The Tao of Roark

by Peter Saint-Andre

Chapter 34: The Great Task

Previous: Chapter 33: A Higher Step

Why create value? Does the world deserve that effort from me? Doesn't creating great value place me at the mercy of the world? Wouldn't it be easier to seek power over the world so that it cannot harm me?

Here again, Roark's way of life says no.

In his job interview with Henry Cameron, Roark says that he doesn't like the shape of things and that he wants to change that shape through his own efforts, through the application of his own creative power — not through power over others. This purpose, expressed in architecture, is the great task of his life. It is just such a great task of value-creation that Roark possesses but that Wynand lacks.

Is it realistic for me to have the goal of reshaping the world in the image of my values? Not directly. But then all Roark did was design some buildings — it's not as if he reshaped the entire world. Instead, he made his values real in the world through the limited yet still significant scope of what was possible to him.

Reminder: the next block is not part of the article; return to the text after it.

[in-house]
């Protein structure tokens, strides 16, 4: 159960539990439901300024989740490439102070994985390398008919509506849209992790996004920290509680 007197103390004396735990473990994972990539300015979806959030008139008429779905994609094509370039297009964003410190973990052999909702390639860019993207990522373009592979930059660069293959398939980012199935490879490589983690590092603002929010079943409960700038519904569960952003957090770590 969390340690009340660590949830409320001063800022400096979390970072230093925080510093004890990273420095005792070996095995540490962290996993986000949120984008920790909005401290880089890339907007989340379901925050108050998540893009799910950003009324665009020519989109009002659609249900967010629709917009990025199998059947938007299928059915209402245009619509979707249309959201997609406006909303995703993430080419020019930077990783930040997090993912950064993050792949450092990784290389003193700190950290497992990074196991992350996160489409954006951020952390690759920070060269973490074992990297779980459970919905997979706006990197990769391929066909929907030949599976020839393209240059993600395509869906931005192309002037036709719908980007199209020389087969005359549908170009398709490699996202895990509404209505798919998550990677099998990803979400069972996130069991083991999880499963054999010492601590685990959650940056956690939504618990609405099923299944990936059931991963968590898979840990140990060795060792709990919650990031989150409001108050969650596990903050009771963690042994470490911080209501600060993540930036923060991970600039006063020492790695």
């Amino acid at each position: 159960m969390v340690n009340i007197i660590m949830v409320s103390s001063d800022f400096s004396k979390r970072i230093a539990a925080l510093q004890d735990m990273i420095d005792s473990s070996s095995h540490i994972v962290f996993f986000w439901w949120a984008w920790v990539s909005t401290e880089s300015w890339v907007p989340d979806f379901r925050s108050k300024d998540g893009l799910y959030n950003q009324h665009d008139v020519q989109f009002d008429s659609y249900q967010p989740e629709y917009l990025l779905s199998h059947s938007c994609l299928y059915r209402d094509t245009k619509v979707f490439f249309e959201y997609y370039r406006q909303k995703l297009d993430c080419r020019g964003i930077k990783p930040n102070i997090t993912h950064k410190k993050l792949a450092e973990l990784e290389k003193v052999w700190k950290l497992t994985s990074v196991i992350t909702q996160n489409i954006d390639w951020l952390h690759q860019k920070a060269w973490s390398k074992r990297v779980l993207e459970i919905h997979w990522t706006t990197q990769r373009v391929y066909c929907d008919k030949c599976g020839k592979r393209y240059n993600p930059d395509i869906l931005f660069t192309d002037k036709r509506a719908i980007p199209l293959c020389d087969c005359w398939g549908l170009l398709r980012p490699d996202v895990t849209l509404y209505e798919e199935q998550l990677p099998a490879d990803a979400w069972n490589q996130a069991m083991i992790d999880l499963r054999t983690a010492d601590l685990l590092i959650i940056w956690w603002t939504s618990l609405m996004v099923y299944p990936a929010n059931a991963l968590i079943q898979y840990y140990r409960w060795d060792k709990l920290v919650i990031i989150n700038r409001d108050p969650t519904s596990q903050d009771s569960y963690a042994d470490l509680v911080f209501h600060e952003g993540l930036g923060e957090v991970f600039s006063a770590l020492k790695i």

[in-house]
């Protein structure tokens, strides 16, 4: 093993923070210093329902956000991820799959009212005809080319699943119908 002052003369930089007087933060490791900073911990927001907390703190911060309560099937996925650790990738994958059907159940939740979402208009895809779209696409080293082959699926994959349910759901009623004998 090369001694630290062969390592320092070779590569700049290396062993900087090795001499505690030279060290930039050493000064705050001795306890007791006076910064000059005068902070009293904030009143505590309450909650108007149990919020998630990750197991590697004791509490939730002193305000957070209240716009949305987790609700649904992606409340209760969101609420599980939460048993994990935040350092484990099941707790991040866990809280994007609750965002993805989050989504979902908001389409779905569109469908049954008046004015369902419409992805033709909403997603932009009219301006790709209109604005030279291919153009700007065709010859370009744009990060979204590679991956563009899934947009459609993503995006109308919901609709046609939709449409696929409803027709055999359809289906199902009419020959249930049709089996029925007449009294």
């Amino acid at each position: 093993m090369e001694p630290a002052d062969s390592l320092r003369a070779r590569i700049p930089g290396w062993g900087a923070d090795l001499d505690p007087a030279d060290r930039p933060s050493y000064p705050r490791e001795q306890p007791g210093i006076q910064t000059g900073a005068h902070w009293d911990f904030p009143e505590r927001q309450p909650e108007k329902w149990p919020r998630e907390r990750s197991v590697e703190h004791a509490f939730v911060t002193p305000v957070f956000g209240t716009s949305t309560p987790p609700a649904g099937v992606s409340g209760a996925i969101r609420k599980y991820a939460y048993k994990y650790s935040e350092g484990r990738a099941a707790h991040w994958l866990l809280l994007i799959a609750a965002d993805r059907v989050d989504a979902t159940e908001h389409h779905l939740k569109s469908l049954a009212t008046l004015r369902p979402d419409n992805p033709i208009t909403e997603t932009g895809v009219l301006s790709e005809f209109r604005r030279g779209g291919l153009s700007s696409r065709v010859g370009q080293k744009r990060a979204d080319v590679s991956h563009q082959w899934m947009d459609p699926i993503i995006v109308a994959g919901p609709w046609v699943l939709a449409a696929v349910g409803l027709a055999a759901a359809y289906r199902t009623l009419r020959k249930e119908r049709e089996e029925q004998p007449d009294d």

The ethical issue here is not the relative extent of what I can achieve in life compared to famous inventors, scientists, or artists, but the absolute extent of what I can achieve based on my interests, my talents, and the energy I can realistically expend on my most important projects and relationships during the brief span of my life on this earth. At that level, I too am capable of great things.

Next: Chapter 35: The Noble Soul

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